We actually did pretty well in the Senate

People seem to have latched on to the narrative that Dems did badly in the Senate. This is false on its face, since the map was the worst in many years. But, in fact, Dems seem to have done even better in the Senate than in the House, with a "generic ballot" of about 9.4 points, compared to about 8 points in the House. The scatter is a bit larger in the Senate, but less than I'd have expected.

There was a lot of chatter about Dems missing expectations, but that wasn't really the case.  North Dakota was a lost cause for a long time (and polling pre-Kavanaugh suggests that Heitkamp's vote wasn't the deciding factor).  The only competitive races, at least according to the statewide polls, were AZ, NV, FL, MO, IN – and Dems won 2 out of 5.  That's pretty much the definition of "exactly what you'd expect."
We can also compare to the national environment.  In the plot above, I've identified the 7 races where candidates especially over- or under- performed compared to a simple 2-parameter model: an incumbency advantage and a generic shift – both of which were determined using the final results.  Dems seem to have won 2 races they "shouldn't" have: WV and MT (suggesting especially strong candidates), and lost only 1 race they should have won, FL.  But the truly surprising thing is how simple the model can be, and still produce such good predictions.  Just two numbers gives you everything.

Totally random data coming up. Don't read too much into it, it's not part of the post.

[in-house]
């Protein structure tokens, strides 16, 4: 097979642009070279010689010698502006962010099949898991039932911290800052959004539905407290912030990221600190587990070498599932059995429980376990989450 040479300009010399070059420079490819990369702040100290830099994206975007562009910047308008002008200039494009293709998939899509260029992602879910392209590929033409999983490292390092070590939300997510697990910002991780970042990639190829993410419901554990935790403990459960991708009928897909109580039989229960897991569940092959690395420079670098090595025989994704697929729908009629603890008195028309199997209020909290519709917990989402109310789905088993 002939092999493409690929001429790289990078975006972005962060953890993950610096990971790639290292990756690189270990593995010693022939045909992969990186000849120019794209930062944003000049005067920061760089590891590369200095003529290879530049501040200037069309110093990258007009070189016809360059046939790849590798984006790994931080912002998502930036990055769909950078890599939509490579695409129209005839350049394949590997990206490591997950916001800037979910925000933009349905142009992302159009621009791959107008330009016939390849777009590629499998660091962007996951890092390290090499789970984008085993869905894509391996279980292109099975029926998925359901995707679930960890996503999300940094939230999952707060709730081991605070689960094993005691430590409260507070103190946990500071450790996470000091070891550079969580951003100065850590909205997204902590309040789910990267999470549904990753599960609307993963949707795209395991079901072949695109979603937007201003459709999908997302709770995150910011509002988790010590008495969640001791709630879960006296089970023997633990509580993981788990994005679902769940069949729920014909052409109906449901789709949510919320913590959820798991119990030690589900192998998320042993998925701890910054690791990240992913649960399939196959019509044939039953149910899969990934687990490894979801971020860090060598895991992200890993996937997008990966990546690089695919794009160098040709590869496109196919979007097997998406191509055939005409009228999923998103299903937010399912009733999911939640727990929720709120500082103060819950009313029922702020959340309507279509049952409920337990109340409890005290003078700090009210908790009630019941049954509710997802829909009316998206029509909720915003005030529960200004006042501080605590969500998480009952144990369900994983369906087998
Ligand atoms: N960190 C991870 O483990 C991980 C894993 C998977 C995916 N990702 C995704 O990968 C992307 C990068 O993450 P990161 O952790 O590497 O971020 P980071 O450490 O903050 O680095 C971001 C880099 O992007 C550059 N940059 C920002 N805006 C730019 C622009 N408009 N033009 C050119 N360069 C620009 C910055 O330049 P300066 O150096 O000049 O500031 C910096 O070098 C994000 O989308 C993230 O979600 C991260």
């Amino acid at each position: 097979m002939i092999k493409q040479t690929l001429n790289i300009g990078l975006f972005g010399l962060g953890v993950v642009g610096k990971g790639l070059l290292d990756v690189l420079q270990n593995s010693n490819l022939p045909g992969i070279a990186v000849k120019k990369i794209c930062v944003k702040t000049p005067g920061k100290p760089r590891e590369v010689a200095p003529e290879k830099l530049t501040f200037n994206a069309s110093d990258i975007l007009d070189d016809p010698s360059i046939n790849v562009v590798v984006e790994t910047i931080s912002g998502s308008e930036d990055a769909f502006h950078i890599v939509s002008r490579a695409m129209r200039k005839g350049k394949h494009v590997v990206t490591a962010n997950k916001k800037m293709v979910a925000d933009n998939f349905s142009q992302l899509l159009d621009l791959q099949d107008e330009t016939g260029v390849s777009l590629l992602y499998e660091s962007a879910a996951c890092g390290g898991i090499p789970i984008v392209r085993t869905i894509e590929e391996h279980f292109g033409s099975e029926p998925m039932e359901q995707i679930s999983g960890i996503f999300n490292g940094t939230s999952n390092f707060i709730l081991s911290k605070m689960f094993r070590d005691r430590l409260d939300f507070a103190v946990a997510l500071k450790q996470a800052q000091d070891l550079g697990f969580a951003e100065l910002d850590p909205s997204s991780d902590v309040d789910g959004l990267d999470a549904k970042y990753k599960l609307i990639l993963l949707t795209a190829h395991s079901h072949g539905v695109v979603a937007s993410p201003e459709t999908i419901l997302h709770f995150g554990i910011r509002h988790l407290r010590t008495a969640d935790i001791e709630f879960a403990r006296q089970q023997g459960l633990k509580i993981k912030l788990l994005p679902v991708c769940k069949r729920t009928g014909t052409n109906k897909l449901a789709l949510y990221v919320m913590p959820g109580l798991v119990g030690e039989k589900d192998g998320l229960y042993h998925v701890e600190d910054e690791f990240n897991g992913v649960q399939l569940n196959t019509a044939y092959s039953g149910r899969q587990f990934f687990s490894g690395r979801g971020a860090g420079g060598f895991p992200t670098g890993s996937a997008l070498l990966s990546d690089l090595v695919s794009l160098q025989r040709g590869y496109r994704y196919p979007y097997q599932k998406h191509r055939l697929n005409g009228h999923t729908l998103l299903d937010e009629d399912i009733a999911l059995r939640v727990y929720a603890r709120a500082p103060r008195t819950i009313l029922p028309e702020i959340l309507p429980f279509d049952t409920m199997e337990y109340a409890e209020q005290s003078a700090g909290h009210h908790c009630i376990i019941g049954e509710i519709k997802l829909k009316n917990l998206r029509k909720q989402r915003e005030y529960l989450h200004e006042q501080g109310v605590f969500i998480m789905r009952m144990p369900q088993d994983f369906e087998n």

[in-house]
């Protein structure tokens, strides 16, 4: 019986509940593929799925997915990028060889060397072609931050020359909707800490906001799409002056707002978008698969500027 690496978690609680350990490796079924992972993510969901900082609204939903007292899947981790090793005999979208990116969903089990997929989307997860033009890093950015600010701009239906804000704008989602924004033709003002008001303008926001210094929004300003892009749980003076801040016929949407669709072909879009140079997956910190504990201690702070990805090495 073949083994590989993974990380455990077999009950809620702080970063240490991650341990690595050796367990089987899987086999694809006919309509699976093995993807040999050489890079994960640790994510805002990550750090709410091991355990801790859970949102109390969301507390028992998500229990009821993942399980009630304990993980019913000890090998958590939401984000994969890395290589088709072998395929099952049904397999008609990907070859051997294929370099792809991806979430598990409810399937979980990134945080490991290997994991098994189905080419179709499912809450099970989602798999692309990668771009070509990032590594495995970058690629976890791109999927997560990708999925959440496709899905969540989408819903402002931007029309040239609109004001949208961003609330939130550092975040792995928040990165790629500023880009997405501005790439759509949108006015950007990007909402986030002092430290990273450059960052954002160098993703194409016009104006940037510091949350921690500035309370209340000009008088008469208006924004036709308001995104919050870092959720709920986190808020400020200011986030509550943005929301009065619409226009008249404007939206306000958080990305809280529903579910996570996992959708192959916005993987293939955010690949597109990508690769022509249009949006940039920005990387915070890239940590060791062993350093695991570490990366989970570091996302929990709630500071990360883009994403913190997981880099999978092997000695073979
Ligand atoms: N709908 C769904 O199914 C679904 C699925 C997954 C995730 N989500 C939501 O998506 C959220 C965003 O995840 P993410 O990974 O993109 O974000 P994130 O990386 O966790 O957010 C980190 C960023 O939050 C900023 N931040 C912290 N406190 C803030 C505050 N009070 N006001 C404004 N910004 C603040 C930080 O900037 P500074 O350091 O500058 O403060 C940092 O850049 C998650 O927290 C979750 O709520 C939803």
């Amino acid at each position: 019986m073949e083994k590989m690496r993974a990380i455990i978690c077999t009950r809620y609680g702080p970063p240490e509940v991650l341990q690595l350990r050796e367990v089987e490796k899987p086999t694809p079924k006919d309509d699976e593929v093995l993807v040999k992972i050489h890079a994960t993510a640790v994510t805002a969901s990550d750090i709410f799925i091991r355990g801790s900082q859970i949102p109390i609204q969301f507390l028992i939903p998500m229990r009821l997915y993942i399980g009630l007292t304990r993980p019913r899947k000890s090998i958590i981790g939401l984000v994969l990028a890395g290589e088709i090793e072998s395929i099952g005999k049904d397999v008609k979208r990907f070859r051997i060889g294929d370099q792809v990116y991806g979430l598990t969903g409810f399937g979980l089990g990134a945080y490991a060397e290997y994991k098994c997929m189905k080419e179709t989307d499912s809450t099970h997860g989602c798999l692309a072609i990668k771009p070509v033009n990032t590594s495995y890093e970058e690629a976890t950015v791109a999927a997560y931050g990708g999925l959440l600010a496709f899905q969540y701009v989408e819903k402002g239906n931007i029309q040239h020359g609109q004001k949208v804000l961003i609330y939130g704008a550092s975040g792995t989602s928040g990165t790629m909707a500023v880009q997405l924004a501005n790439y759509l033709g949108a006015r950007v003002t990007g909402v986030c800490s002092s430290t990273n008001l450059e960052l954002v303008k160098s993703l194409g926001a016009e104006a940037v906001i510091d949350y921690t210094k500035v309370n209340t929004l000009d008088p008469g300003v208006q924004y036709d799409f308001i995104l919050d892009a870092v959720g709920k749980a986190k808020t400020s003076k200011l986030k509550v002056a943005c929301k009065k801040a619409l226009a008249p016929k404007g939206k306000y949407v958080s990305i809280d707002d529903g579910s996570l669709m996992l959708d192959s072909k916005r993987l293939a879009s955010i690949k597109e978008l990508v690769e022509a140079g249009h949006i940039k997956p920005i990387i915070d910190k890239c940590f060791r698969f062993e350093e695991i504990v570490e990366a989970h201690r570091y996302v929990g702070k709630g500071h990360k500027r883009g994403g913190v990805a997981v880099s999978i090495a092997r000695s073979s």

But those outliers are quite interesting. Points that lie "above the line" are basically telling us that a Democratic candidate was especially strong (or a Republican was especially weak), or are they?  One way we can look at this is to see whether candidates who over- or under- performed this year also did so in 2012. 
The correlation isn't overwhelming, but it's positive.  For every point that a candidate overperformed their party in 2012, the expectation was that they'd get an extra 0.4 this time around.  This is very similar to the results from the House.  There is such a thing, it seems, as a good candidate. If this seems like an obvious point, it shouldn't.  The top plot (and similar results in the House) strongly suggest that the overwhelming factor in predicting a district is its voting history and a few national trend numbers.  And yet, there's something ineffable which allows some candidates to perform ~10-20 points better (or worse) than expected.

Knowing that, we can, even before the ink is dry in the MS special election, start making predictions about 2020.  I've updated my senate tracker, and Dems have a very good map in store for them:

Dems could pick up CO, ME, IA, AZ, NC,GA, and will probably lose AL.  Those are using the national trends that we've seen this time around.  Realistically, none of the other Dem seats are really on the table.